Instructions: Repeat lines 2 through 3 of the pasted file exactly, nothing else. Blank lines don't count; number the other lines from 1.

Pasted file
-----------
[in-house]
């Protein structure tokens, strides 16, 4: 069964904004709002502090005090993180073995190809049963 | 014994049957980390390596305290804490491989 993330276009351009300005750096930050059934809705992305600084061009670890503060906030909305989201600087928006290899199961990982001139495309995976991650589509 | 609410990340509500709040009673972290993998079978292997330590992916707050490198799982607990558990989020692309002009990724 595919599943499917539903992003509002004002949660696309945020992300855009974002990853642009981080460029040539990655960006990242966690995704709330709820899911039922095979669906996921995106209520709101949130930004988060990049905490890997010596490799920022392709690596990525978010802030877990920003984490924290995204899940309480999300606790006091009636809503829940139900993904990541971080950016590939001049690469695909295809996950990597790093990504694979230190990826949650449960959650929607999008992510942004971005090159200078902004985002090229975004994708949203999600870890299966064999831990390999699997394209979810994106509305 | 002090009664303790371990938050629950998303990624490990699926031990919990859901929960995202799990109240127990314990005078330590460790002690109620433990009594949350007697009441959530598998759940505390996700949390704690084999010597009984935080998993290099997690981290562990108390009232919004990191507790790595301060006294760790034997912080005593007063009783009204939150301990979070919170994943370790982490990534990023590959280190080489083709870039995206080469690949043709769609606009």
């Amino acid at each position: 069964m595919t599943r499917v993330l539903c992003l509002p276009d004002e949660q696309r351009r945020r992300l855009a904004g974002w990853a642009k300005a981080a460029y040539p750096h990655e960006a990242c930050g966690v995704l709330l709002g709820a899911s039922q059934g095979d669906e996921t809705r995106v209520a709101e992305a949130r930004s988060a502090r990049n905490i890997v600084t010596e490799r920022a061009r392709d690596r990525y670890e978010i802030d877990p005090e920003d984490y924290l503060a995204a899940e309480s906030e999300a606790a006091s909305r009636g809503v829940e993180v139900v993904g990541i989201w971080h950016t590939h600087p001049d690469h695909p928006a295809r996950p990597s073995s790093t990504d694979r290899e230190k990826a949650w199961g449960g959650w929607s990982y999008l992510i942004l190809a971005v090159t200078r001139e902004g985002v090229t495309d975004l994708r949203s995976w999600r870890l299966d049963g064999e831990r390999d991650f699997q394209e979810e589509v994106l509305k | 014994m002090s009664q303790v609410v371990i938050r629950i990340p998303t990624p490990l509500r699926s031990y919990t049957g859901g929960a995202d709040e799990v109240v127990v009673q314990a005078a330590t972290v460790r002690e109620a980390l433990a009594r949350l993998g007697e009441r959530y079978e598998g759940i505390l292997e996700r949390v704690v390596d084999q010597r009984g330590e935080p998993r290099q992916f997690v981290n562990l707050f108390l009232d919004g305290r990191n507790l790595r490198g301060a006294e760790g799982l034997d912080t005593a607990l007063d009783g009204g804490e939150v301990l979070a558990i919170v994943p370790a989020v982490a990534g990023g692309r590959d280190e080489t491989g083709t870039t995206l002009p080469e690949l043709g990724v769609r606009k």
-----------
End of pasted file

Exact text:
């Protein structure tokens, strides 16, 4: 069964904004709002502090005090993180073995190809049963 | 014994049957980390390596305290804490491989 993330276009351009300005750096930050059934809705992305600084061009670890503060906030909305989201600087928006290899199961990982001139495309995976991650589509 | 609410990340509500709040009673972290993998079978292997330590992916707050490198799982607990558990989020692309002009990724 595919599943499917539903992003509002004002949660696309945020992300855009974002990853642009981080460029040539990655960006990242966690995704709330709820899911039922095979669906996921995106209520709101949130930004988060990049905490890997010596490799920022392709690596990525978010802030877990920003984490924290995204899940309480999300606790006091009636809503829940139900993904990541971080950016590939001049690469695909295809996950990597790093990504694979230190990826949650449960959650929607999008992510942004971005090159200078902004985002090229975004994708949203999600870890299966064999831990390999699997394209979810994106509305 | 002090009664303790371990938050629950998303990624490990699926031990919990859901929960995202799990109240127990314990005078330590460790002690109620433990009594949350007697009441959530598998759940505390996700949390704690084999010597009984935080998993290099997690981290562990108390009232919004990191507790790595301060006294760790034997912080005593007063009783009204939150301990979070919170994943370790982490990534990023590959280190080489083709870039995206080469690949043709769609606009």
């Amino acid at each position: 069964m595919t599943r499917v993330l539903c992003l509002p276009d004002e949660q696309r351009r945020r992300l855009a904004g974002w990853a642009k300005a981080a460029y040539p750096h990655e960006a990242c930050g966690v995704l709330l709002g709820a899911s039922q059934g095979d669906e996921t809705r995106v209520a709101e992305a949130r930004s988060a502090r990049n905490i890997v600084t010596e490799r920022a061009r392709d690596r990525y670890e978010i802030d877990p005090e920003d984490y924290l503060a995204a899940e309480s906030e999300a606790a006091s909305r009636g809503v829940e993180v139900v993904g990541i989201w971080h950016t590939h600087p001049d690469h695909p928006a295809r996950p990597s073995s790093t990504d694979r290899e230190k990826a949650w199961g449960g959650w929607s990982y999008l992510i942004l190809a971005v090159t200078r001139e902004g985002v090229t495309d975004l994708r949203s995976w999600r870890l299966d049963g064999e831990r390999d991650f699997q394209e979810e589509v994106l509305k | 014994m002090s009664q303790v609410v371990i938050r629950i990340p998303t990624p490990l509500r699926s031990y919990t049957g859901g929960a995202d709040e799990v109240v127990v009673q314990a005078a330590t972290v460790r002690e109620a980390l433990a009594r949350l993998g007697e009441r959530y079978e598998g759940i505390l292997e996700r949390v704690v390596d084999q010597r009984g330590e935080p998993r290099q992916f997690v981290n562990l707050f108390l009232d919004g305290r990191n507790l790595r490198g301060a006294e760790g799982l034997d912080t005593a607990l007063d009783g009204g804490e939150v301990l979070a558990i919170v994943p370790a989020v982490a990534g990023g692309r590959d280190e080489t491989g083709t870039t995206l002009p080469e690949l043709g990724v769609r606009k």